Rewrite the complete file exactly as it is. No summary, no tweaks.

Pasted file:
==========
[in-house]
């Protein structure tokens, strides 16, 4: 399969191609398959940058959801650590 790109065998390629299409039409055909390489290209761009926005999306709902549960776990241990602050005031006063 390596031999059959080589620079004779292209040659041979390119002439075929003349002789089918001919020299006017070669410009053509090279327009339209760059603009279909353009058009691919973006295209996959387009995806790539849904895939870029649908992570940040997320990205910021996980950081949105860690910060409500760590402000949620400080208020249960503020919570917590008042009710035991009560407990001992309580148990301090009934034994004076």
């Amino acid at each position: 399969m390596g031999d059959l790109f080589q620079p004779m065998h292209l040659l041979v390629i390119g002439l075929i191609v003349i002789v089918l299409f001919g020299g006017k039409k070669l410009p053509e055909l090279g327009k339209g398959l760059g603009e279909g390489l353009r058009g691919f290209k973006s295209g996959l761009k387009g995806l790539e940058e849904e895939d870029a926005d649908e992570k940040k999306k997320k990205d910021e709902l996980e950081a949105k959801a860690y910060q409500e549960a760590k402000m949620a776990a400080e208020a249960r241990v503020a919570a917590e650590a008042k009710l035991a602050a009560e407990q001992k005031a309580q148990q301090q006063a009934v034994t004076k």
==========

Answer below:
[in-house]
């Protein structure tokens, strides 16, 4: 399969191609398959940058959801650590 790109065998390629299409039409055909390489290209761009926005999306709902549960776990241990602050005031006063 390596031999059959080589620079004779292209040659041979390119002439075929003349002789089918001919020299006017070669410009053509090279327009339209760059603009279909353009058009691919973006295209996959387009995806790539849904895939870029649908992570940040997320990205910021996980950081949105860690910060409500760590402000949620400080208020249960503020919570917590008042009710035991009560407990001992309580148990301090009934034994004076």
């Amino acid at each position: 399969m390596g031999d059959l790109f080589q620079p004779m065998h292209l040659l041979v390629i390119g002439l075929i191609v003349i002789v089918l299409f001919g020299g006017k039409k070669l410009p053509e055909l090279g327009k339209g398959l760059g603009e279909g390489l353009r058009g691919f290209k973006s295209g996959l761009k387009g995806l790539e940058e849904e895939d870029a926005d649908e992570k940040k999306k997320k990205d910021e709902l996980e950081a949105k959801a860690y910060q409500e549960a760590k402000m949620a776990a400080e208020a249960r241990v503020a919570a917590e650590a008042k009710l035991a602050a009560e407990q001992k005031a309580q148990q301090q006063a009934v034994t004076k």